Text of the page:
Multi-port memory

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A multi-port memory is a memory bank (usually of main memory) which can be physically separately connected to multiple clients (typically CPUs, channels, DMA device controllers, etc).


The internal implementation can vary considerably; there are a number of approaches, based on cost, performance, etc goals.

The simplest choice is a priority arrangement, where the ports are numbered. and the memory controller attends to requests in priority order, using an arbiter to deal with requests that arrive simultaneously.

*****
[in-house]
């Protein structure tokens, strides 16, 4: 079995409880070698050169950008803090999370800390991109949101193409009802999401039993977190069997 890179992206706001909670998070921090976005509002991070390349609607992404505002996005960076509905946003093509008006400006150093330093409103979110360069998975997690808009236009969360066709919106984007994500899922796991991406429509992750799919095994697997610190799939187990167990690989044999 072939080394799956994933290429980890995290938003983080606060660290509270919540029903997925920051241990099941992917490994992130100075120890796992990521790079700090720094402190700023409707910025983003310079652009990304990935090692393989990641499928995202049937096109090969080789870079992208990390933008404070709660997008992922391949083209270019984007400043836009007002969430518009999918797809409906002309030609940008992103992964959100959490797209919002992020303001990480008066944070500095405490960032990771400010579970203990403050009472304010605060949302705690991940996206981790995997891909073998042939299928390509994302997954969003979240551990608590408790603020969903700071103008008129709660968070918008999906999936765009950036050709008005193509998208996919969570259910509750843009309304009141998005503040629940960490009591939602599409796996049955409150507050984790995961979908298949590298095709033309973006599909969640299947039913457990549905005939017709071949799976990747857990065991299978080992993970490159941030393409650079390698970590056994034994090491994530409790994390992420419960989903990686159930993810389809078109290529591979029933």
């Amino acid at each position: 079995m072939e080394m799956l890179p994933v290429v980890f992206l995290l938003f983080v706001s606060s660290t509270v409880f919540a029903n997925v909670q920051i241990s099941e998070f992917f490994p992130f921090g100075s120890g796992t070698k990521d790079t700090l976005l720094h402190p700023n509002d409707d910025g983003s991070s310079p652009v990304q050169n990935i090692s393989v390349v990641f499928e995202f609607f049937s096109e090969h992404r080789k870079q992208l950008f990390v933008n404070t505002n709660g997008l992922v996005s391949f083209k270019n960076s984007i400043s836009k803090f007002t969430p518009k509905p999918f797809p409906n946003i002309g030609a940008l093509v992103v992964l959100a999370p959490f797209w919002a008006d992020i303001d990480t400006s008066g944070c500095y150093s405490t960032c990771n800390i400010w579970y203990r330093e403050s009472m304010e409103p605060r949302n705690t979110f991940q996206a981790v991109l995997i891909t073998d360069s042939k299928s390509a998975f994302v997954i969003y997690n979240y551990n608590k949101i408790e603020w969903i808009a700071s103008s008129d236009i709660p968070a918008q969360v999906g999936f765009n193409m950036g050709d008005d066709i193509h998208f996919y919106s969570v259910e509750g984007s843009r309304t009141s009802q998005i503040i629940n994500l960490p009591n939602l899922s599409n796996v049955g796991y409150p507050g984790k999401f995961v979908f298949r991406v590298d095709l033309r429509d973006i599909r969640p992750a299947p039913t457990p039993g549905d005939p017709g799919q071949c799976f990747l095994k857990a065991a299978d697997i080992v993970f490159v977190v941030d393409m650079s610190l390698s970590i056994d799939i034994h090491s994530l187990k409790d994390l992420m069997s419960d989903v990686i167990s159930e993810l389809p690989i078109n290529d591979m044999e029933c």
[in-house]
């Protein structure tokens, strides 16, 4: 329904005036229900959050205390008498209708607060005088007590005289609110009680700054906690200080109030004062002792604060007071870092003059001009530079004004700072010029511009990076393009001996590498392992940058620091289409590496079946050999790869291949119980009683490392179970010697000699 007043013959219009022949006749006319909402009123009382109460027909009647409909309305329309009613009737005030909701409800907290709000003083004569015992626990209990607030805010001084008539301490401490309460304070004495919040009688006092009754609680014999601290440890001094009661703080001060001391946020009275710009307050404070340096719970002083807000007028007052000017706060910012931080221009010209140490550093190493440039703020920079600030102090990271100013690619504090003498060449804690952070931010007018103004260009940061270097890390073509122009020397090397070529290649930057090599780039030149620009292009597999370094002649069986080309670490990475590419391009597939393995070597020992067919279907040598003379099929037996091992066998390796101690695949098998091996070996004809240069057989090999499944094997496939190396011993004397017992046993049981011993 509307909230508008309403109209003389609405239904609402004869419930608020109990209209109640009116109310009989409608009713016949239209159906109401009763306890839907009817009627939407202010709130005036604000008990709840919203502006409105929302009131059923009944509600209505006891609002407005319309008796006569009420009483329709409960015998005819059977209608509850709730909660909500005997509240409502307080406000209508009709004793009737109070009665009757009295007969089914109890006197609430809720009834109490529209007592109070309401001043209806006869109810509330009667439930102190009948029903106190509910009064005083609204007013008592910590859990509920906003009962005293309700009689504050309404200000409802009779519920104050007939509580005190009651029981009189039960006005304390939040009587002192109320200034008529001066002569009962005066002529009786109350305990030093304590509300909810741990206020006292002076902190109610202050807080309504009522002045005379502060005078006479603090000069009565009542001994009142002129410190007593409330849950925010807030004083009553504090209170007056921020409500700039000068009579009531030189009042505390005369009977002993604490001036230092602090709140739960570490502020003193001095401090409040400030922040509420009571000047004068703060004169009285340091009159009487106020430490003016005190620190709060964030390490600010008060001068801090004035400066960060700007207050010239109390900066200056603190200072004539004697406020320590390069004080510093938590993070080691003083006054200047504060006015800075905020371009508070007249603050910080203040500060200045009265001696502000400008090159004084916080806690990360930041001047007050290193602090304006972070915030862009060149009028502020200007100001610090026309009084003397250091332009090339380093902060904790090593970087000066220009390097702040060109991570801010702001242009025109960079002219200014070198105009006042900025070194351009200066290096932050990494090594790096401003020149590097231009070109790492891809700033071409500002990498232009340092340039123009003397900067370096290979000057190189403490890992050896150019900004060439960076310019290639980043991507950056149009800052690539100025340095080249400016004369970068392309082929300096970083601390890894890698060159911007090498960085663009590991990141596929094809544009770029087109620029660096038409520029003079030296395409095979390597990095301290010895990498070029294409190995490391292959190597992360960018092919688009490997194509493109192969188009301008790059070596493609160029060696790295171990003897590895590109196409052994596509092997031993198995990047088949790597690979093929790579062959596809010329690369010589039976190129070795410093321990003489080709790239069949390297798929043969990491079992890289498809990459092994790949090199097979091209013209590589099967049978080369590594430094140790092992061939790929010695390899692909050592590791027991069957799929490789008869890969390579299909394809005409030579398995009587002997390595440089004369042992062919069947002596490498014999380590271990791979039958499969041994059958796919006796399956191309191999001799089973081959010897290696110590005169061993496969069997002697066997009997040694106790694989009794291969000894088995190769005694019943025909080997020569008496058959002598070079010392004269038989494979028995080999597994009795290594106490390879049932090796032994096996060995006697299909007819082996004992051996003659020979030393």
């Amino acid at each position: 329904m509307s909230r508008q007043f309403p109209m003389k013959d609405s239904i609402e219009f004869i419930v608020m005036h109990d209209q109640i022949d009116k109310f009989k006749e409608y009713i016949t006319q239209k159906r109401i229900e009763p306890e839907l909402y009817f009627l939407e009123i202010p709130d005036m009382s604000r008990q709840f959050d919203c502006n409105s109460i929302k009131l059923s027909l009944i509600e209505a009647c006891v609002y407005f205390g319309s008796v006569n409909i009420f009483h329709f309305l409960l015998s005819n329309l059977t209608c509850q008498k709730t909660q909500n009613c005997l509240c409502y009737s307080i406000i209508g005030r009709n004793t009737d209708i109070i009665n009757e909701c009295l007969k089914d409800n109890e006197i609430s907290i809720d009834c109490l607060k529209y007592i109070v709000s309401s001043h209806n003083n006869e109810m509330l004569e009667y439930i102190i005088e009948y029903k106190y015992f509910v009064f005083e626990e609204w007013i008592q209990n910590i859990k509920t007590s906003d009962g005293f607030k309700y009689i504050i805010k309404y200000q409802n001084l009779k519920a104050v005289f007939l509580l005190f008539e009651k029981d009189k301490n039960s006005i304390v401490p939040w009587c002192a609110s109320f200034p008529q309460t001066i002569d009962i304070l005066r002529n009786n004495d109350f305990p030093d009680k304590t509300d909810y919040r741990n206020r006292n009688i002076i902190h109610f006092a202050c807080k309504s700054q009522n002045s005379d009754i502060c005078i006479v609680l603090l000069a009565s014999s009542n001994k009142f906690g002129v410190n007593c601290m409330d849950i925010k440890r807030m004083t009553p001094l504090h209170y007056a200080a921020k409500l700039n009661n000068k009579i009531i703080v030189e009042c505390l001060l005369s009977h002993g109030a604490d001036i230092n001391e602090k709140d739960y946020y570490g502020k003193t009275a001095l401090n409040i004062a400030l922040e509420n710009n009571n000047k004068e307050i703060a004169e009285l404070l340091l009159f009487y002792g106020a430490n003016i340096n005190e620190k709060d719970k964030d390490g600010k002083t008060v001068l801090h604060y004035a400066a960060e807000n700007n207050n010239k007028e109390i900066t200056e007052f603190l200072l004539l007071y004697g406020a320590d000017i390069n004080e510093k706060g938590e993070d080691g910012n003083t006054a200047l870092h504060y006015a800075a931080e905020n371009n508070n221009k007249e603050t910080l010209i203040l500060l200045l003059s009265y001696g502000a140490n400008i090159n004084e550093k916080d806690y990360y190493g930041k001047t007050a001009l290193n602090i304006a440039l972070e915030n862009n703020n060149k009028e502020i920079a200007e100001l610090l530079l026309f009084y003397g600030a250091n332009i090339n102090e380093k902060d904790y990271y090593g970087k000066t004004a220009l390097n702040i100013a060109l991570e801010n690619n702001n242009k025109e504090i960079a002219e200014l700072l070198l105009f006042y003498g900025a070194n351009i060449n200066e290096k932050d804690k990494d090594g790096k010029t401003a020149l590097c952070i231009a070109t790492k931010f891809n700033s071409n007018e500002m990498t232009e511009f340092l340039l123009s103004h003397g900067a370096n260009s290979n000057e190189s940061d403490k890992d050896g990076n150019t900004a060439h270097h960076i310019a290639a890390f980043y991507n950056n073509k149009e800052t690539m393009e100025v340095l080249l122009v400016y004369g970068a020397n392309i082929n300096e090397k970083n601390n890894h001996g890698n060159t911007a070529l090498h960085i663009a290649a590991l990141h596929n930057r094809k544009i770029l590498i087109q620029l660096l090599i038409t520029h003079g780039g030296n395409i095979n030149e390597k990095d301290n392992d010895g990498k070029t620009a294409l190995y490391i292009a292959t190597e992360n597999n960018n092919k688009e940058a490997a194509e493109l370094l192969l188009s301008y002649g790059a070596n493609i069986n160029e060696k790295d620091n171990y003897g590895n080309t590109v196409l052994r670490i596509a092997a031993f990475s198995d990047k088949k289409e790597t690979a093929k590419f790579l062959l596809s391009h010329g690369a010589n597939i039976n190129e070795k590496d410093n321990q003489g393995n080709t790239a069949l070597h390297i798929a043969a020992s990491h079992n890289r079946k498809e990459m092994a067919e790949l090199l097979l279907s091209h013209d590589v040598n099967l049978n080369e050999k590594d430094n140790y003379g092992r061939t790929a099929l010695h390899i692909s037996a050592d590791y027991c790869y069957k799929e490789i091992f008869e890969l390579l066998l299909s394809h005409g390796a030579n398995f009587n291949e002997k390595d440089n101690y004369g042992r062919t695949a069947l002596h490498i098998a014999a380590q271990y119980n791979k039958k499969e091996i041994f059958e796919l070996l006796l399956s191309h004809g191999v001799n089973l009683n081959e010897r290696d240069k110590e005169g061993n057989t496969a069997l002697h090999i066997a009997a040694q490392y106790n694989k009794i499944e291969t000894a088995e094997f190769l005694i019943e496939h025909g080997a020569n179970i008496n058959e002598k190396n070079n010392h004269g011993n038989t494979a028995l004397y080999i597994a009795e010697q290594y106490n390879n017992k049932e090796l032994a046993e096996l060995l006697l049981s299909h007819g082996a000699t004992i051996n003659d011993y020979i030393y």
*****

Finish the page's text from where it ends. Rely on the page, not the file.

If there are multiple banks in the memory, then as long as access requests are spread out fairly evenly across them, it may be possible to perform memory cycles to different clients on separate ports simultaneously. (This approach was used on the PDP-10 and Honeywell 6000 systems.)

For small multi-port memories, it is possible to replicate the memories, so no read contention ever happens (since each port has its own private copy of all the data). If more than one port can write, however, contention may arise in the writing.

The topic remains an area of research to the current day.